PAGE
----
Another article spoke of NASA initiating real research into orbital fuel depots. Another needed link in the chain to future space activities.

Between cancellation of Constellation and the Shuttle retirement, the job loss numbers are nothing short of staggering. I hear numbers like 20,000 jobs lost in Florida alone. Combined job losses in others states may rival that. This is a bad time to even threaten that, given the nation's financial woes. That's a lot of folks that aren't going to spend an extra dime towards improving the economy even while they can. Another factor to consider is the message this sends to our children. We are trying to get more kids interested in science and high tech educations, meanwhile the folks who currently hold those kinds of jobs are getting laid-off enmasse.

A recent report stated that it would take 2 years from the go signal to add new flights to the shuttle's remaining few. No big stumbling blocks besides putting the fuel tanks back in production. The shuttles will still be flying for most of this year, so that still leaves a bit of a gap. Maybe some overtime or the temporary shift of extra workers would close that gap somewhat.
I do think the STS system is aged, but we should not walk away from its' capabilities for any reason. I never felt that the STS should be our only major access to space, and now less than ever, but we should continue to use it where other vehicles won't suffice. At this point it would take quite a while to produce new improved shuttle orbiters, but we should get on with that. It'll always be more expensive to do so later.

Special thanks to the articles I found at Spaceflight Now.

Monday, January 18, 2010

Basically, I'm Annoyed!

Here's a rare picture free post.
This is just words, about words.

It's not uncommon for fad words to come and go in daily use in our culture. Some words stick around, some peak and then decline rapidly, some not fast enough. The word; "Problematic" thankfully has faded away. It's not a bad word in itself, but so few people used it correctly,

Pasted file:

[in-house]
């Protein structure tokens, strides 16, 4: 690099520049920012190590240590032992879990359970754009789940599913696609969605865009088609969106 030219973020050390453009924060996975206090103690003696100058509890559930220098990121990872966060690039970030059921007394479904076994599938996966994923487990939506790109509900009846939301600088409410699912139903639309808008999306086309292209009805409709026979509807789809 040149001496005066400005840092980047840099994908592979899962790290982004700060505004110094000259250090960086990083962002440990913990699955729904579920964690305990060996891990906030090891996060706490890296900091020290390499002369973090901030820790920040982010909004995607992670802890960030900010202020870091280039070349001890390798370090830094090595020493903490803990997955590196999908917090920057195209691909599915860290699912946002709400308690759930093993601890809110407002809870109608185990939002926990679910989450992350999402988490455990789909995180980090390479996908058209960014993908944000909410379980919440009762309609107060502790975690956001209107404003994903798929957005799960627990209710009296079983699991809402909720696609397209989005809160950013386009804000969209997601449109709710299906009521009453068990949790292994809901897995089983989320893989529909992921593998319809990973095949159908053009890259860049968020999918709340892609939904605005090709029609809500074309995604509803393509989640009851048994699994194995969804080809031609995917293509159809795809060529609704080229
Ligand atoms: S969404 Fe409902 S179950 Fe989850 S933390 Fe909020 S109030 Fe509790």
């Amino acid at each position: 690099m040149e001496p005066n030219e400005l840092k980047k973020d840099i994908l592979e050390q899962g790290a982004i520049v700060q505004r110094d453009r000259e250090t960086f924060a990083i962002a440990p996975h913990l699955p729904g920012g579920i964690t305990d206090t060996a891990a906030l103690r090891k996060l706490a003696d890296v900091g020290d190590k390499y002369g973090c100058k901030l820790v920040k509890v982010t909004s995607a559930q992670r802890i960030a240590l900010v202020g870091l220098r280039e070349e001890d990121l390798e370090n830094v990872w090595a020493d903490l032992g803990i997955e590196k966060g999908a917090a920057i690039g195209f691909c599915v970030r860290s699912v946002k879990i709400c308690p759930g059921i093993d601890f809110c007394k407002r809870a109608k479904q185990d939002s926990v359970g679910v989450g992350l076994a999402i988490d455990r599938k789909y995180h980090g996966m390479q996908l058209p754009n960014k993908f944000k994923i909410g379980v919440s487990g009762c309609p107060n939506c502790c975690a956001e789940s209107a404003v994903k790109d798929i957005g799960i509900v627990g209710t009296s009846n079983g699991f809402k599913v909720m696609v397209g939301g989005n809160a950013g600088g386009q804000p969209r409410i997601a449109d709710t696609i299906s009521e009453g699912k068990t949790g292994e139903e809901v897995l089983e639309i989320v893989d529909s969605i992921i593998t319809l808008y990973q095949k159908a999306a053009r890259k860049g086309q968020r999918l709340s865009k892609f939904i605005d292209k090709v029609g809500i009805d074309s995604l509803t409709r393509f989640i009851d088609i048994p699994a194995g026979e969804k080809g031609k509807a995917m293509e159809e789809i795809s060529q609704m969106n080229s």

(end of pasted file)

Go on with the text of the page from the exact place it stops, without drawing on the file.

it would set my teeth on edge every time by reflex.

What has me growling this time is the word; "Basically".
What really set me off was an American reporter in Haiti being interviewed by another reporter over a live feed right after the recent earthquake. This guy said "Basically" at least six times, but never kept it basic. That's as bad as a hippy saying "Like" and/or "Y'know" every sentence. This guy was educated and experienced though, how embarrassing. I hope his colleagues make a blooper disc of it. I wouldn't mind "Basically" so much if it didn't precede the LONG version of an explanation so often. It should be followed by one or two concise sentences of explanation tops, otherwise it's not basic is it?

After listening to enough people say "Basically", I realized that a lot of the time it's thrown in while they're collecting their thoughts or composing the next sentence before launching into an explanation, thusly it takes the place of dead air or the more honest; "Uhhh" or "Um".
No excuse!
After a few times though, it has a negative effect on one's appearance of intelligence.